20th Century landmark converted into urban hotel

Housed in the same 20th-century landmark complex of the former publishing house as Rooms Hotel Tbilisi, Stamba Hotel

A celebration of the spirit of urban conversion, design aesthetics and commitment to local culture. The purpose of the project was to convert the historic landmark building of a former publishing house originated in the 1930s into an upscale, design-led hotel.

GALLERY  

The property’s original façade was preserved while the rediscovered and restored printing equipment has added to the brutalist chic decor of the hotel. Stamba features a ‘jungle lobby’ with 5-storey high atrium dominated with a variety of trees is crowned with a glass-bottomed rooftop swimming pool overlooking the city. Greenery plays a key role indoors as well as outdoors with a wide range of trees and flowers being planted across the hotel’s public spaces while natural light reaches down the lobby through the transparency of the swimming pool.

The lush outdoor terrace, overlooking the hotel’s gardens, is a vast quadrangle also used as an amphitheatre and outdoor exhibition space. Stamba displays an extensive collection of artwork from contemporary Georgian artists, while up to 80 000 books are presented on widespread bookshelves across the hotel’s public spaces as well as in guestrooms further emphasizing the past heritage of the establishment.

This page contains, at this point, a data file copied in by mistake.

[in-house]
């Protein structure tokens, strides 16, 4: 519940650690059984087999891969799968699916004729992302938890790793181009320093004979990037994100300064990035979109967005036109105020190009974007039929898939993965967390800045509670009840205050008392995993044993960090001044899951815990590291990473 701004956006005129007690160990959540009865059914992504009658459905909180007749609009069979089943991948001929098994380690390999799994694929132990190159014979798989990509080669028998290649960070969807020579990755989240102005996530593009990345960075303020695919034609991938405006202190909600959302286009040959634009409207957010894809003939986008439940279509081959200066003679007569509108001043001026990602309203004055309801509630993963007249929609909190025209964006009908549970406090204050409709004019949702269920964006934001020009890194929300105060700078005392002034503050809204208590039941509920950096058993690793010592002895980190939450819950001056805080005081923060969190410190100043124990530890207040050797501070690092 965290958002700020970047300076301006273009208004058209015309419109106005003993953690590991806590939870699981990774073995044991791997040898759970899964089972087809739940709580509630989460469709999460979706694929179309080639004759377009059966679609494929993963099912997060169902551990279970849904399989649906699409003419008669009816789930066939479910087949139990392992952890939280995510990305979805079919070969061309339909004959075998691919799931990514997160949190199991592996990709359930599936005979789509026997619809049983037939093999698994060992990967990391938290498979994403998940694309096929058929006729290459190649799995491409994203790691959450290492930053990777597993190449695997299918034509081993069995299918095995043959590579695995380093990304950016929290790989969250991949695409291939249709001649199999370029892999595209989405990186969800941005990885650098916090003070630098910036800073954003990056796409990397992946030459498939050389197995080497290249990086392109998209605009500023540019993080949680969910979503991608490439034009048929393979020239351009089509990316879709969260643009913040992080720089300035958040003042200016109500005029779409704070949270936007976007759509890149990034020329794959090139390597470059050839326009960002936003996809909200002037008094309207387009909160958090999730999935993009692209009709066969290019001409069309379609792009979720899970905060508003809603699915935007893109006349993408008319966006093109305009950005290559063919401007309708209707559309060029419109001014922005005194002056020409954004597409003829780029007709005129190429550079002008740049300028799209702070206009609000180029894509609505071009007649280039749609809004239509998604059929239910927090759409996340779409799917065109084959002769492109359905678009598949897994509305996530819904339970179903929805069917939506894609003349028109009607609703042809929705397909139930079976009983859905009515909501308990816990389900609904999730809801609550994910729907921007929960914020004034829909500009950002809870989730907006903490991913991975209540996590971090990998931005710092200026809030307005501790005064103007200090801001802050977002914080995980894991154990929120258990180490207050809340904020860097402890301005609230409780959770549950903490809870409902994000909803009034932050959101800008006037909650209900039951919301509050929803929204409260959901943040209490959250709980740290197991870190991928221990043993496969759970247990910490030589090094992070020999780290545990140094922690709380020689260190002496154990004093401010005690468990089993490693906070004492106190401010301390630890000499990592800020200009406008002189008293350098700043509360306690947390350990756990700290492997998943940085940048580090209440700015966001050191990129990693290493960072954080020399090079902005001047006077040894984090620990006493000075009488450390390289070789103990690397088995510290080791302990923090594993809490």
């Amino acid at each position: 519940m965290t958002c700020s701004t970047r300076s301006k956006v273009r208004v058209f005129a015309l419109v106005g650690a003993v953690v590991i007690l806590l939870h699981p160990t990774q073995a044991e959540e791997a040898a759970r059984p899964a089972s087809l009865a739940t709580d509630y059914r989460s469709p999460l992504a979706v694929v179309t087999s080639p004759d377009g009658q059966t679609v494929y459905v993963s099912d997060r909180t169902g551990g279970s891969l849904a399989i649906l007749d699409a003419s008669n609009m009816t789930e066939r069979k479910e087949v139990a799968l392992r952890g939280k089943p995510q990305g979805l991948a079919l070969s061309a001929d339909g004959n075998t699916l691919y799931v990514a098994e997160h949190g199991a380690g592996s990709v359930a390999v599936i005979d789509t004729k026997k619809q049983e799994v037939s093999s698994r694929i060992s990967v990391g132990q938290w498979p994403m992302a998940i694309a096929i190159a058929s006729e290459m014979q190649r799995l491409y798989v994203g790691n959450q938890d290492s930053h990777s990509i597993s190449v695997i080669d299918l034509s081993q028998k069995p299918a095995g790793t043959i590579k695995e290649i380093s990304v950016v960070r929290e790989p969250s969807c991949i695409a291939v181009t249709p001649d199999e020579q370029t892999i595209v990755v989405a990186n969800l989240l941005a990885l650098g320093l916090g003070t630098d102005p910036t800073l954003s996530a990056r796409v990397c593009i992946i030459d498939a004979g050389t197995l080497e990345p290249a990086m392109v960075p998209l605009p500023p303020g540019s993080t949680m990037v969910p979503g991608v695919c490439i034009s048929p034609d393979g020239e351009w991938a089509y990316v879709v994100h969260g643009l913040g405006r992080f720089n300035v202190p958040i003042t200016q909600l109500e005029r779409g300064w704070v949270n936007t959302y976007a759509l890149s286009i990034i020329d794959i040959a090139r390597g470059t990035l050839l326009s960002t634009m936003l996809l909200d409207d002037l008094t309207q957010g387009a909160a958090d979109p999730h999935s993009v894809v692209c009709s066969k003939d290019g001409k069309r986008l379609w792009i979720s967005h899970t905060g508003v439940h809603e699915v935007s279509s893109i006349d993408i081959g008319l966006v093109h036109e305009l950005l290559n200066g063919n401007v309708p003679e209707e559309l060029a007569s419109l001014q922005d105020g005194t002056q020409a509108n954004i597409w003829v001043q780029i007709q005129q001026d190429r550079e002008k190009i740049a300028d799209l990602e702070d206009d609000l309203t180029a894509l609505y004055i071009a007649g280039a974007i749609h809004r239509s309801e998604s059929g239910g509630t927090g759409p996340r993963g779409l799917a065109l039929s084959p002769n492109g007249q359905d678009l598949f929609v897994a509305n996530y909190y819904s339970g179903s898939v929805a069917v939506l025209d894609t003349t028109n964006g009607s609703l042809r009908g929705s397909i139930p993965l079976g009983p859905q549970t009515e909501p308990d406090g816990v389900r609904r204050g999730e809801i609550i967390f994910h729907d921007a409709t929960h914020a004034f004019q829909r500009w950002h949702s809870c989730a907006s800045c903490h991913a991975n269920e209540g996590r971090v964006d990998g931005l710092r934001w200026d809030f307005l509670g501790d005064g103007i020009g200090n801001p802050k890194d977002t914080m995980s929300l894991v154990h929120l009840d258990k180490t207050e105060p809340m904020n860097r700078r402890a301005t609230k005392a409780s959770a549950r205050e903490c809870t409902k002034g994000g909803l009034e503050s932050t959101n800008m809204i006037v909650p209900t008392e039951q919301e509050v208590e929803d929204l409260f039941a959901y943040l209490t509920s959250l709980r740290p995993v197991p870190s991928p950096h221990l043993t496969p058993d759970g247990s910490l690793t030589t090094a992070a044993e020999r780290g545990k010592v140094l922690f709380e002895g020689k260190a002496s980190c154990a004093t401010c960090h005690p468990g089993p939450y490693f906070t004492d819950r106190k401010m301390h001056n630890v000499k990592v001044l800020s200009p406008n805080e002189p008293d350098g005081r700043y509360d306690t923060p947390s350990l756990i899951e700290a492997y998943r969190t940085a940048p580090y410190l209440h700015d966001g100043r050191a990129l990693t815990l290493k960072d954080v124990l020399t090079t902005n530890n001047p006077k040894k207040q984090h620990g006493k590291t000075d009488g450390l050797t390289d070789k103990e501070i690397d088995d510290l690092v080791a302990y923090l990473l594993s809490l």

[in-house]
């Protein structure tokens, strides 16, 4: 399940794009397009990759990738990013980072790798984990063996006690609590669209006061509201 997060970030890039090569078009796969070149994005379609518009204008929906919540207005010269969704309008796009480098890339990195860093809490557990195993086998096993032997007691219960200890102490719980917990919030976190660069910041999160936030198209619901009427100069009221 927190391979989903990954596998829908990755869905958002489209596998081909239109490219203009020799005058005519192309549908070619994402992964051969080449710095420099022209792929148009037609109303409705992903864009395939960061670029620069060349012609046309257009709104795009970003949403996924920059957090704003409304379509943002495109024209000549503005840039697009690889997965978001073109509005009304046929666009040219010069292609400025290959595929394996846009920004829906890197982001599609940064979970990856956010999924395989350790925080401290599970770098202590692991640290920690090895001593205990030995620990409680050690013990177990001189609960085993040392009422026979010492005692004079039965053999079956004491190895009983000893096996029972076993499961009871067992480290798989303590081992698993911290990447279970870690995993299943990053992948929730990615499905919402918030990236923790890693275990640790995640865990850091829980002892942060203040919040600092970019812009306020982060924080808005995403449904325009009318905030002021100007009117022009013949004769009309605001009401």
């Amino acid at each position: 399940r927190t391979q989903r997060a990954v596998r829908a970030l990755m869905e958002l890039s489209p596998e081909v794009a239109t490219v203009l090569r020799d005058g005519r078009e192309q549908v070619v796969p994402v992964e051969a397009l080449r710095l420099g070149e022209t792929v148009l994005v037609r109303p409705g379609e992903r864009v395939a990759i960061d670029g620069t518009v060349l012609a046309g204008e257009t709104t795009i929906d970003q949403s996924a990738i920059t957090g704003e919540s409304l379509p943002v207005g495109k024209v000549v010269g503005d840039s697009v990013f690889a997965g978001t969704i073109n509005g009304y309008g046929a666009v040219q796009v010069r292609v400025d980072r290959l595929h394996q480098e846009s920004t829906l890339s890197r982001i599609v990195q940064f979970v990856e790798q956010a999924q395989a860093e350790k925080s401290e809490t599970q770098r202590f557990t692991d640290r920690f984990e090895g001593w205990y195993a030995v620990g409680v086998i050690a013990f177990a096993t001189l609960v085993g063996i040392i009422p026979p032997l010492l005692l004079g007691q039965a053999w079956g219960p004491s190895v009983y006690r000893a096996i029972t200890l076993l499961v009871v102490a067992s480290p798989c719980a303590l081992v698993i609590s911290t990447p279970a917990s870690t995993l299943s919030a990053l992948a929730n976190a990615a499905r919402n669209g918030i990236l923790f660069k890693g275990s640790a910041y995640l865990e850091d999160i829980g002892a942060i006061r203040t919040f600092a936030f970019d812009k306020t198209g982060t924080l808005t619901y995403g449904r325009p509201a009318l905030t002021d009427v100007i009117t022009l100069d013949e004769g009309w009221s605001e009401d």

Adjara Arch Group, the in-house team of architects and designers, with instructions from owner Temur Ugulava, aimed at conserving most of the landmark’s original structure and historic heritage; yet, the project had to serve a new purpose. The main architectural elements were restored including the façade and the preserved concrete walls, high warehouse windows and ceilings which all emphasize the brutalist nature of the original structure.

In addition, some of the salvaged printing equipment such as the newspaper conveyor belt, typing and printing machines were restored and displayed as part of the interior design. Stamba does not resemble a copied image of an already existing plan and instead is organic, authentic and full of life. From the moment you walk in, you experience a feeling of time-travel. You find a unique environment where past meets present, while the best quality standards of a luxury hotel, gastronomy and entertainment are guaranteed.

Images by Nick Paniashvili via ArchDaily






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